Father of my Lord Jesus Christ, as your Son is my life and using my mortality to provide those neighbors with daily bread for this life, grant as well that my lips would proclaim the sweetness of your Son so that my neighbors would receive the daily bread of Christ’s provision for the life to come.  For the sake of the truth itself, hear me.

Father of my Lord Jesus Christ, you have established the Institute of Lutheran Theology and brought it through various trials and temptations.  Grant that it, too, may know the joy your Son has promised.  For the sake of the truth itself, hear me.

Father of my Lord Jesus Christ, during these days, the days of my baptism, see to it that I am returned daily to the promises of my baptism through dying to sin, repentance, and being raised up to walk in newness life, Christ as my life.  For the sake of the truth itself, hear me.

Father of my Lord Jesus Christ, I commend all these things to you for you have promised to hear us when we pray to you, and you do not lie.  Amen

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Fourth Sunday After Easter – May 8, 2022

“My sheep hear my voice, and I know them, and they follow me” (Jn. 10:27). Following after Jesus… often called “discipleship…” is here given three qualities: Be a sheep, in particular, be Jesus’ sheep.  Hear… Hear Jesus’ voice. Be known… Be known by Jesus. Jesus’ sheep hear his voice, and he knows them. Out of that hearing and being known, Jesus’ sheep follow him. Is it really that simple? Every generation, or perhaps it’s every decade, some new program arises to make disciples. Those programs teach us to follow the rules and, in following the rules, we’ll be following Jesus. But did Jesus really come to be a new rule-giver? Luther didn’t think so. Jesus is not a new Moses, he would say. Those sheep belonging to Jesus hear his voice and, in that hearing, are known by him. The result of that hearing and knowing is sheep who follow Jesus—that is, discipleship.

Prayers from one who desires to follow Jesus but finds so many rules in the way…

Father in heaven, grant that I have ears to hear my shepherd’s voice… ears to hear all the many ways he knows me… ears to hear that I may follow him. For the shepherd’s sake, have ears to hear my prayer.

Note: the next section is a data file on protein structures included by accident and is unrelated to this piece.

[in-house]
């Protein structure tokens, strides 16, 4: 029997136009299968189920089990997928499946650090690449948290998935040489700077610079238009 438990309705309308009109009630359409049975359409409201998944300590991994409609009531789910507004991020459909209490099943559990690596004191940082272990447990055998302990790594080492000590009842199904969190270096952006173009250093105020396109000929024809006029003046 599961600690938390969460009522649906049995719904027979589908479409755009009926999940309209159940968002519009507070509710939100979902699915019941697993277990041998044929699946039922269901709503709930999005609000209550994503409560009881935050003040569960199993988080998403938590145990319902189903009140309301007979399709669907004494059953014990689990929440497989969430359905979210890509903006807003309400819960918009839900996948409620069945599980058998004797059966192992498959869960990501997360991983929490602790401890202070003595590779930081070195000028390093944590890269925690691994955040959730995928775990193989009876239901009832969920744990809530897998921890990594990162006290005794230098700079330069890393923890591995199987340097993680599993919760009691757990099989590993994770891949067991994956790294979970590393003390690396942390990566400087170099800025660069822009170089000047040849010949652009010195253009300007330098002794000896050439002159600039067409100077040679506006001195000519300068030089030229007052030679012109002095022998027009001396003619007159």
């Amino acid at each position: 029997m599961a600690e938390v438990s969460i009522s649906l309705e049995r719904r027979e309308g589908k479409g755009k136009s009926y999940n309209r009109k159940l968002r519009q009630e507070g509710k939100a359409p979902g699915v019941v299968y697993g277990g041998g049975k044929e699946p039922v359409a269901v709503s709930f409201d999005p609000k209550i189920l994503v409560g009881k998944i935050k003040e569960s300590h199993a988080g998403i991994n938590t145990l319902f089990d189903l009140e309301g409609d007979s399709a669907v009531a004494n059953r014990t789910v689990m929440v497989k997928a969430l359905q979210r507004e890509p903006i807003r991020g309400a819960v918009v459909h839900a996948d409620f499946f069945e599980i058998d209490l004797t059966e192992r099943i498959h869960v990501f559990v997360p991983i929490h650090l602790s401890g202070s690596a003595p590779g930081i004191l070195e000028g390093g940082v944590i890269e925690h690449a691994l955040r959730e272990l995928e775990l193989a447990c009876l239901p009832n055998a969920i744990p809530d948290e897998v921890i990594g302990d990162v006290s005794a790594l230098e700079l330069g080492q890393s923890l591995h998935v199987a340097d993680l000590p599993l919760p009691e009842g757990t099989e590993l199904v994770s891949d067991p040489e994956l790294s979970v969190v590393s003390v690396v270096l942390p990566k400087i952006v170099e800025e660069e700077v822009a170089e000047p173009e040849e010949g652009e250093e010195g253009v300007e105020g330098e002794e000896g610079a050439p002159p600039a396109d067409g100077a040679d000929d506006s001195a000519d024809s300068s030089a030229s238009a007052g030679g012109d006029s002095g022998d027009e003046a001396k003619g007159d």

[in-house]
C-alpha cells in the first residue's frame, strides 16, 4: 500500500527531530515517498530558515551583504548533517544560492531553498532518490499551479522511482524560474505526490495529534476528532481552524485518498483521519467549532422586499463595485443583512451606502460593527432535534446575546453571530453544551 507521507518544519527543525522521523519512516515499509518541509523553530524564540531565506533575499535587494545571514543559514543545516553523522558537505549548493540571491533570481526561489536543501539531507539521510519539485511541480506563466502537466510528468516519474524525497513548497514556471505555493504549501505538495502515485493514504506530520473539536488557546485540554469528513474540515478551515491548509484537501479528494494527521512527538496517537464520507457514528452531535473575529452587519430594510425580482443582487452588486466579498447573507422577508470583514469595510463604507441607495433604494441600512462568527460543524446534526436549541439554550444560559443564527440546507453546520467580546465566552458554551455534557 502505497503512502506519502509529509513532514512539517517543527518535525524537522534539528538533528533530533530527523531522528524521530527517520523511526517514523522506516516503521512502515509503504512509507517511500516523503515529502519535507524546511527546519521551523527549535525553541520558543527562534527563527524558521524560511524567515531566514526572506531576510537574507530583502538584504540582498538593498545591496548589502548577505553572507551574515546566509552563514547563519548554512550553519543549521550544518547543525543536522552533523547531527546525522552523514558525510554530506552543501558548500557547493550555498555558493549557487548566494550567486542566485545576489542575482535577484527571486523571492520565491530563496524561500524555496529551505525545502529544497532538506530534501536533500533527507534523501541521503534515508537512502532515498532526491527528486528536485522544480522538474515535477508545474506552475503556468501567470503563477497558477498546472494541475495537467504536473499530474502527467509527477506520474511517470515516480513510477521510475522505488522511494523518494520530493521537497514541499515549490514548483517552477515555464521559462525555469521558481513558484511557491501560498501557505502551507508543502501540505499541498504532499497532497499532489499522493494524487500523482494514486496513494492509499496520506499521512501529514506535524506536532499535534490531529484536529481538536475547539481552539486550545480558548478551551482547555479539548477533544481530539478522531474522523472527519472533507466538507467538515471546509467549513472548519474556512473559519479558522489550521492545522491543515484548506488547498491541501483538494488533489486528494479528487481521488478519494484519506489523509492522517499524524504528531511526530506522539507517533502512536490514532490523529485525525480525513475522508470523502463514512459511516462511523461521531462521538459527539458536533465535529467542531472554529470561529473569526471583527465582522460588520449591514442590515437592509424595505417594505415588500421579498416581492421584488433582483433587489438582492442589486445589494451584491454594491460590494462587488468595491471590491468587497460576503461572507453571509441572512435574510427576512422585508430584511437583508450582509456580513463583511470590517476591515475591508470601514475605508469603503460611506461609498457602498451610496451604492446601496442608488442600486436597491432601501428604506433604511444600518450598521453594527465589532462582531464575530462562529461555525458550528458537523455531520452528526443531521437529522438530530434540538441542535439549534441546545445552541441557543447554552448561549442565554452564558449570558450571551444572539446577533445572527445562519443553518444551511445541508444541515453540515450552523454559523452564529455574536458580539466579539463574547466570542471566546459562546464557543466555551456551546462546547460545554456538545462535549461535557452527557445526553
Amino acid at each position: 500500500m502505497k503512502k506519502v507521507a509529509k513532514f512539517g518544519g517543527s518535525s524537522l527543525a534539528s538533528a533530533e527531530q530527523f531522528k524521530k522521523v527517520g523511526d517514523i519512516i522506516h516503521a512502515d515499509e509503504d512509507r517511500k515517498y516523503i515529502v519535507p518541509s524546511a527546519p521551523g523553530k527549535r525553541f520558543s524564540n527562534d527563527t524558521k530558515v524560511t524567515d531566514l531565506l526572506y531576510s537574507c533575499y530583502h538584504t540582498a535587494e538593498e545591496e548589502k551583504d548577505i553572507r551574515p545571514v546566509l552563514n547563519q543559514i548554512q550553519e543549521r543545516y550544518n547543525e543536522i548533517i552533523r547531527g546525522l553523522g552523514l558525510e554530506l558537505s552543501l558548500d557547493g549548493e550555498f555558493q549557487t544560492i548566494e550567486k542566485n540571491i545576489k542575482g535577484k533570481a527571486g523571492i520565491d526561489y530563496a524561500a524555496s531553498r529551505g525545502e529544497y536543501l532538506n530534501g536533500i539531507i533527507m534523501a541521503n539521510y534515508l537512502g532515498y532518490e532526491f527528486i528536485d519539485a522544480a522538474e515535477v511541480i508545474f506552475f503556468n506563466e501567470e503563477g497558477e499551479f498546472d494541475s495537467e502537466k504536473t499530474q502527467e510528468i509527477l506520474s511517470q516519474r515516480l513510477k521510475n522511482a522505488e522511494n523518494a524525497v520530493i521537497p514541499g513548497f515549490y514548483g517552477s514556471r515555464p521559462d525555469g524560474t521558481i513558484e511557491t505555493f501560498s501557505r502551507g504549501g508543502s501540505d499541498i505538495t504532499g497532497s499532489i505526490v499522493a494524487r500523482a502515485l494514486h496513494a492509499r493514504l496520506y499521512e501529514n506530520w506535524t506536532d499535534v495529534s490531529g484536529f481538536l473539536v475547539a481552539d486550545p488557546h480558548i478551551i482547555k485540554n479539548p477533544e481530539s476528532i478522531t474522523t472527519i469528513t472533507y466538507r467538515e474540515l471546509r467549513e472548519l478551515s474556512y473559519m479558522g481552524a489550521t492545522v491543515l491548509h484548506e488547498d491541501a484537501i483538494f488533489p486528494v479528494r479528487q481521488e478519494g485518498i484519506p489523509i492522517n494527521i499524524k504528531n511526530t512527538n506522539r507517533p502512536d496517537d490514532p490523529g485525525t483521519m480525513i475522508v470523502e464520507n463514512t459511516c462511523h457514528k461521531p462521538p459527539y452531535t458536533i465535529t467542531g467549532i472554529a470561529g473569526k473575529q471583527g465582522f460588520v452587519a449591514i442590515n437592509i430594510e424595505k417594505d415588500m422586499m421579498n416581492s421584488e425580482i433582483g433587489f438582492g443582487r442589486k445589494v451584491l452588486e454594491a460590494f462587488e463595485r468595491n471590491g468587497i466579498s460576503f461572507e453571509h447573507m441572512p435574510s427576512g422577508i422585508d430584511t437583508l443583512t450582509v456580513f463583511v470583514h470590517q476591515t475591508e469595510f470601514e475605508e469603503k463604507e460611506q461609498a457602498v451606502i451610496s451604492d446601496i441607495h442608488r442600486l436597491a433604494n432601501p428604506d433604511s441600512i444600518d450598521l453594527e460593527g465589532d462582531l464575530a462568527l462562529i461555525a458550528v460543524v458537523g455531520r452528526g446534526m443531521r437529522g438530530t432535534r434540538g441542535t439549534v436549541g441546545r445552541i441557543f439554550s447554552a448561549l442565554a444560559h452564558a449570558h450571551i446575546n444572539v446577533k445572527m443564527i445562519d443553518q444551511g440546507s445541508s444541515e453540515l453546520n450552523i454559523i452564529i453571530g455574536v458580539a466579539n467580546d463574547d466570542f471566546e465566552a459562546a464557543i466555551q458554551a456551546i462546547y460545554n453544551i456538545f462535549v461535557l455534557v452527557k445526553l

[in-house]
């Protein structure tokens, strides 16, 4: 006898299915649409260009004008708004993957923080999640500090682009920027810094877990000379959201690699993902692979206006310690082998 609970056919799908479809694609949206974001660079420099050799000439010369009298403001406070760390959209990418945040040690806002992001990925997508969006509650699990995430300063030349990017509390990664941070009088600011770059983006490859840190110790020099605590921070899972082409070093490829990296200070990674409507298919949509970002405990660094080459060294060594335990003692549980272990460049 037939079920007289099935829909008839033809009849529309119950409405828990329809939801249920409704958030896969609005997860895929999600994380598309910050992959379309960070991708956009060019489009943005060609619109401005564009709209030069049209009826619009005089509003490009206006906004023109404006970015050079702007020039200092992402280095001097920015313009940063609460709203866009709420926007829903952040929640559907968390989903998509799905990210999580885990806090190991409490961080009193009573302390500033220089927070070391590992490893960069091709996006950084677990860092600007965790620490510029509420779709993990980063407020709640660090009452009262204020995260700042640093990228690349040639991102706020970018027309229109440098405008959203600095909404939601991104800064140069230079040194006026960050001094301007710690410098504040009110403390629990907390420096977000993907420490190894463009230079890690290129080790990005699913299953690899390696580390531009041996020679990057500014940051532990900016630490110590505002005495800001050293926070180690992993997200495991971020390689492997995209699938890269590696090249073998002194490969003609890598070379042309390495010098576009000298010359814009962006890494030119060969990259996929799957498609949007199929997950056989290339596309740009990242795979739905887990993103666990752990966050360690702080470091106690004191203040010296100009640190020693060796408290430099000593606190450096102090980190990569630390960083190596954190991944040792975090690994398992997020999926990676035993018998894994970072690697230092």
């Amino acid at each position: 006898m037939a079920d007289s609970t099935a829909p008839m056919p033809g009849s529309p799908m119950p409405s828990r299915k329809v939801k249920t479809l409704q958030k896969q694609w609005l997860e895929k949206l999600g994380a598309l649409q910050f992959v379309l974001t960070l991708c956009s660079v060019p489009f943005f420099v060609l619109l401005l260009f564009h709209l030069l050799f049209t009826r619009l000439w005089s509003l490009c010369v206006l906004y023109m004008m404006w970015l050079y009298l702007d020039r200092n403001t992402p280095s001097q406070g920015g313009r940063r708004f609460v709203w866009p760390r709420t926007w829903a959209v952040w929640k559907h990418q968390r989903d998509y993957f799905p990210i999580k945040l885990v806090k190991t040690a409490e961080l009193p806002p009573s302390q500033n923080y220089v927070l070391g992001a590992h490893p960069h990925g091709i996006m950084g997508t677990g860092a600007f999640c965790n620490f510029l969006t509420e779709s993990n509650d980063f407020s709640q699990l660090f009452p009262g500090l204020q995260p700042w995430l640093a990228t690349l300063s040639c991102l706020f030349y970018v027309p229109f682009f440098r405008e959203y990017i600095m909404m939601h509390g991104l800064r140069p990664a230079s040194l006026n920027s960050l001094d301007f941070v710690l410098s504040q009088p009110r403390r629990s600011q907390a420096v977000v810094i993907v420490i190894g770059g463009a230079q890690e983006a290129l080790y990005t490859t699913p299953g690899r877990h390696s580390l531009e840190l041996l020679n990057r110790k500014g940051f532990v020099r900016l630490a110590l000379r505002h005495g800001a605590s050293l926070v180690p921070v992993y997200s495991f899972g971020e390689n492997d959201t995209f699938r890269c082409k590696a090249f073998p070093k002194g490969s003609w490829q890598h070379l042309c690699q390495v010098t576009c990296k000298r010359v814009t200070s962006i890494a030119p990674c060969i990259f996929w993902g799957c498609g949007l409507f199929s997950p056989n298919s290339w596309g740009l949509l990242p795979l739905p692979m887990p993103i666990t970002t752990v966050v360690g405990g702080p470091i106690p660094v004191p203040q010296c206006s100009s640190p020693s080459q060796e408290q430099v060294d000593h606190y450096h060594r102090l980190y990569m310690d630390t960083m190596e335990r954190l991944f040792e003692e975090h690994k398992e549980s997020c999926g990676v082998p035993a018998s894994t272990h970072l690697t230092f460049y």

Father in heaven, grant to me that clean heart which only comes as Jesus comes to be the life of this sinner dead in his sin. For the shepherd’s sake, have ears to hear my prayer.

Father in heaven, grant to me such confidence of faith that I can trust hearing the voice of my shepherd and being known by him results in my following him… my true discipleship. For the shepherd’s sake, have ears to hear my prayer.

Father in heaven, grant that I follow my shepherd out into the world, into this old, broken, and passing away creation where the dust of both my creation and of my passing works its way between my toes and into my nose. For the shepherd’s sake, have ears to hear my prayer.

Father in heaven, grant the dust of my mortality spurs me to beneficial interaction with my neighbors and that the both of us receive the interaction’s good. For the shepherd’s sake, have ears to hear my prayer.

Father in heaven, grant that the Institute of Lutheran Theology points its students to this hearing and being known that results in following Jesus–that is, true discipleship. For the shepherd’s sake, have ears to hear my prayer.

Father in heaven, grant me to endure the working upon me of this hearing and being known such that I follow Jesus all the days of my baptism and finally come to see him face-to-face. For the shepherd’s sake, have ears to hear my prayer.

Father in heaven, I entrust all these things to you for you have indeed promised to have ears to hear my prayer. Amen

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Third Sunday After Easter – May 1, 2022